A teacher quit her job to work at Costco — and got a huge raise.
Maggie Perkins, 31, made the serious life decision to give up her eight-year education career in 2022 – but the most surprising result of the job change is the pay rise.
The former teacher, who taught middle and high school history and language arts in both public and private schools, earned $47,000 in her final year of teaching. She worked 60 hours a week and did a lot of unpaid overtime, Perkins claimed.
“I was exhausted due to the administrative pressures, testing requirements and endurance that teaching at the height of the pandemic required. I felt like I was missing purpose,” Perkins wrote in one Contributing essay for CNBC.
Perkins – who has 131,700 followers and 5.3 million likes TikTok account – began looking for another career path that would give her “some breathing room.”
“At first I just wanted a job that was good enough for now,” she explained, adding that she received offers from Costco and Amazon in the same week, but she thought Costco would be a better fit and offer more opportunities for her .
“I also enjoyed shopping there and knew the employees were treated well,” she added.
Perkins began a full-time position on the membership team at a warehouse in Athens, Georgia, where she was on her feet all day but had two 15-minute breaks and a 30-minute lunch break.
She earned $18.50 an hour in that job – just slightly less than as a teacher – working 40 hours a week and receiving a $1 an hour raise when she reached 1,000 hours.
However, due to laryngitis, she was no longer able to communicate with customers at the checkout and temporarily filled in at the bakery.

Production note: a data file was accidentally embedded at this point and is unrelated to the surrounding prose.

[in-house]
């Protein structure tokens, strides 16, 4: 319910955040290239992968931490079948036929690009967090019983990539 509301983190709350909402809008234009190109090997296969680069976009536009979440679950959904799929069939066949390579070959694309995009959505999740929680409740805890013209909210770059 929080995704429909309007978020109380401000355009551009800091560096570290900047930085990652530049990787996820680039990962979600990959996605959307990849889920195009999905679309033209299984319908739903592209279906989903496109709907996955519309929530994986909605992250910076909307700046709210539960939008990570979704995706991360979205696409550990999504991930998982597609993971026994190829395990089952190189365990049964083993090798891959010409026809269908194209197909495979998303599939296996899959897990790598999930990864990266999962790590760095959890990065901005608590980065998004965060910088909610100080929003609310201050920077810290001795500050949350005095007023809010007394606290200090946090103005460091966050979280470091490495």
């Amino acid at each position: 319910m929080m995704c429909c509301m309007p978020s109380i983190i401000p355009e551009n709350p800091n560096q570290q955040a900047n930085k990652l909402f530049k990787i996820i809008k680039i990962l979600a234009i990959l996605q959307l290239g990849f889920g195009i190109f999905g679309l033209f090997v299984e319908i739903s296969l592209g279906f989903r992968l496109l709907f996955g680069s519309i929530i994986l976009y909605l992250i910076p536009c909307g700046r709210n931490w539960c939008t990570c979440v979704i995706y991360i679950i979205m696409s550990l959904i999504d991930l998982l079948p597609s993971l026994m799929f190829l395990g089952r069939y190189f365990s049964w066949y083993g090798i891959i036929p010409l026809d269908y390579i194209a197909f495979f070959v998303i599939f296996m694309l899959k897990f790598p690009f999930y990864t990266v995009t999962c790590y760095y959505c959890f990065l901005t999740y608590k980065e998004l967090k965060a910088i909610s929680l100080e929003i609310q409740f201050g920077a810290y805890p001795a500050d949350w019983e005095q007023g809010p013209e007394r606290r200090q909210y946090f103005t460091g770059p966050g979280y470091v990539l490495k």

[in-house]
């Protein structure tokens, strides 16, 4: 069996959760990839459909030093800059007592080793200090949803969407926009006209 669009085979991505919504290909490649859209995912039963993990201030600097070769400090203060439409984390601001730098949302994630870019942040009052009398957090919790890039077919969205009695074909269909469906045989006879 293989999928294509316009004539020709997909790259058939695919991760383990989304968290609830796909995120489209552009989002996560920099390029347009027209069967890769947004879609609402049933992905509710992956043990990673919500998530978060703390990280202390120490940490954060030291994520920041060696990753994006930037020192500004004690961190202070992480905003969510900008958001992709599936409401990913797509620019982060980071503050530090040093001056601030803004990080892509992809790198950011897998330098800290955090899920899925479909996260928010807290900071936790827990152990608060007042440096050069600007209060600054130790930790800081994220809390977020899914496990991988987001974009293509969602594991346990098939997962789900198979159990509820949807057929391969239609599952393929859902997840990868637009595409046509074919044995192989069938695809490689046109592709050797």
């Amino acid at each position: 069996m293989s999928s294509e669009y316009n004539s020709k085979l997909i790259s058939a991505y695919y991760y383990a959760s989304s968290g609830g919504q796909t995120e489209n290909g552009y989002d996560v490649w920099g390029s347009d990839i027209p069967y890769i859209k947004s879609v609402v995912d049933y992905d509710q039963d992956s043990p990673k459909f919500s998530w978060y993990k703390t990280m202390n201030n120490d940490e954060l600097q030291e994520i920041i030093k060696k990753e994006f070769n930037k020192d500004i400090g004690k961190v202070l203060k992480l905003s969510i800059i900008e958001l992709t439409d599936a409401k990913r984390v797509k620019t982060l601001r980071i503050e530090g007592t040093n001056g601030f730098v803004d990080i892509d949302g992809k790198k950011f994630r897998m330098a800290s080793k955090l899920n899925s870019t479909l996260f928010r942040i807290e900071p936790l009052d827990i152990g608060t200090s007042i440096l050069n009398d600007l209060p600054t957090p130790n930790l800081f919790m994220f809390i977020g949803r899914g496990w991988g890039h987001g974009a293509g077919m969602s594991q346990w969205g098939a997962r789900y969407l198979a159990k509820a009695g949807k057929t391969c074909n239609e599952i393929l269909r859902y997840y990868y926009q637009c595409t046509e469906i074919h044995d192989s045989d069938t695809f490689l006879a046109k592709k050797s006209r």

“I loved it. Whether it was baking a cake for their 90th birthday or for someone who just finished their PhD, making a tangible contribution to a special day gave me a new sense of purpose Perkins told CNBC.
The next step in her career at Costco came after the marketing training team visited her warehouse location.
“As I watched them work, I realized that I could still be an educator – just in a different context. So when a position opened up in Issaquah, Washington, I immediately applied,” she said.
Perkins is now a content developer and marketing trainer for Costco Corporate, where she creates internal materials to inform employees about company policies and customer service procedures and travels to warehouses to train new employees.
Perkins now earns 50% more than she did when she left teaching, making what a teacher in her last school district would normally earn after 15 years of experience.
She is celebrating her one-year anniversary with the warehouse company and admitted that she often encounters confusion when sharing her job with others.
“When I tell people this, they often respond with, ‘But is Costco your dream job?’ or “Do you think this is a worthwhile career?” To me, that meant they thought my decision was a demotion,” Perkins wrote. “And for a long time I might have agreed. My identity and value were completely tied to my work as an educator.
“But I no longer find my fulfillment and self-worth in work alone,” she added.
Perkins wrote that her new priority is to create a “clear separation” between work life and home life so she can spend time with family and devote herself to the things that are important to her – and she has “never felt more fulfilled “, she said.
“My work is no longer my identity. When I’m there, I put energy into my job and leave work in the office. When I come home, I’m present and can spend time with my family and do what I love, like being outside,” she explained.
She noted that many nursing jobs, such as teachers, social workers, emergency responders and home health aides, are considered top jobs — but don’t pay well.
“Having a lot of passion but not enough institutional support is a recipe for burnout. My best advice is to set boundaries and be clear about your responsibilities,” Perkins shared. “When I am asked to work on a project, I make sure I understand the challenges and the timeline for completion. I’m not afraid to ask for more resources when I need them.
“From a young age, we are taught to think about dream jobs in terms of: ‘What Is that what you want to be when you grow up?'” she added. “Now I spend more energy thinking about, ‘WHO do you want to be?'”